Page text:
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This week, Grammy winning singer-songwriter Sarah McLachlan releases “Shine On,” her eighth studio album and her first in four years.
There are songs that address the loss of her father, who died of cancer in 2010, as well as the joy of discovering new love following her divorce in 2008.
As she tells Here & Now’s Robin Young, “the songs are a reflection of the past six years, little postcards of stories of where I was at emotionally.”
Sarah McLachlan also wants to address people’s misconceptions about her, in part due to her ASPCA commercials.
“It’s funny because people assume I’m such a Debbie Downer, and I live in the dark, with candles and write poetry. But I’m really a pretty happy person.”
On the experiences that inspired “Shine On”
“Lots of changes — I’m not necessarily discussing those in the songs so much, but the passing of my father — there’s a bunch of songs in there for him, about him. There’s also a lot of songs about parenting, and the terrors and joys of that as well. And also, of hope — of the possibility of new love.”
“I look at life as a constant evolution, and my goal is to suck the marrow out of every single day, and every day is a new opportunity to begin again. That’s sort of why I wanted to call this record ‘Shine On’ — the songs are sort of a reflection of the last six years, little postcards of stories of where I was at emotionally. So I was ready to finish the songs, ready to put it out there to the world.”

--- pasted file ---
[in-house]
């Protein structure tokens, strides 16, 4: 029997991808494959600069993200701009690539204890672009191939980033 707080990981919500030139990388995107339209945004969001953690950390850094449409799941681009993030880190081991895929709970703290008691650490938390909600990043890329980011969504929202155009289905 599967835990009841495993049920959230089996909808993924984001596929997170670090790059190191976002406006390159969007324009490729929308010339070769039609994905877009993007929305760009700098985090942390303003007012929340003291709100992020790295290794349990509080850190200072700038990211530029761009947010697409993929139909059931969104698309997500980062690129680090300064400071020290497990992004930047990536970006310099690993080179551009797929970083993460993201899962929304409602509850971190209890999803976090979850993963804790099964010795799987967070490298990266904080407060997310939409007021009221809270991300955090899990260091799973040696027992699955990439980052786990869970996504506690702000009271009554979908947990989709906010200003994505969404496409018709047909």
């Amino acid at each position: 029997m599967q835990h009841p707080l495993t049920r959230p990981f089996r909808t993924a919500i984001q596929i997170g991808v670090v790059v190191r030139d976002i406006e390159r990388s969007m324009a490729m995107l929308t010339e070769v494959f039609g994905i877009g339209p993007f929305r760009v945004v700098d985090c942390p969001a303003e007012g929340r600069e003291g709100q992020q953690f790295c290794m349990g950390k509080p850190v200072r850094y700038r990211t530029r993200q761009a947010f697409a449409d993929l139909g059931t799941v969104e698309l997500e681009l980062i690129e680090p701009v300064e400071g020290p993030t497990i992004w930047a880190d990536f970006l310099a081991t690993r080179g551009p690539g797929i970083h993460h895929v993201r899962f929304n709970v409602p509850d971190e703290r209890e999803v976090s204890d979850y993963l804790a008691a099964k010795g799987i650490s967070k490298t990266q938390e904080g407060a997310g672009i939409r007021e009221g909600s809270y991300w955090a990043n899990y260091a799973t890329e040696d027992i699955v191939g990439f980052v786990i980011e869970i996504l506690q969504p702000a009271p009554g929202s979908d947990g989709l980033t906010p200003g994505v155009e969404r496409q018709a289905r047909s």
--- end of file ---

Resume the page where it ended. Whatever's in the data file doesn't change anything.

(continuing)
On the song she wrote in honor of her father
“It reminds me of him. I mean, I wrote it as an homage to him, to what he meant to me, and I got to understand what he was for me after he was gone, which is a little bit sad as well, although I feel like I did get to tell him everything, and I had the luxury of spending most of the last 18 months of his life with him, because I was home and not working. So just being with him and spending time with him and getting to say everything I wanted to say was a real gift. And also the recognition of that unconditional love, and understanding that rarely happens, and there’s very few people in life who you can depend upon in that way, and that I was now that person for my two daughters.”
On her ASPCA PSA
“It’s heart-wrenching, but you know, that ad raised generated over $30 million for the ASPCA, even though it’s incredibly — I can’t watch it! I turn the channel! I can’t take it, it’s painful, but I guess that’s why it works so well… I love being able to help.”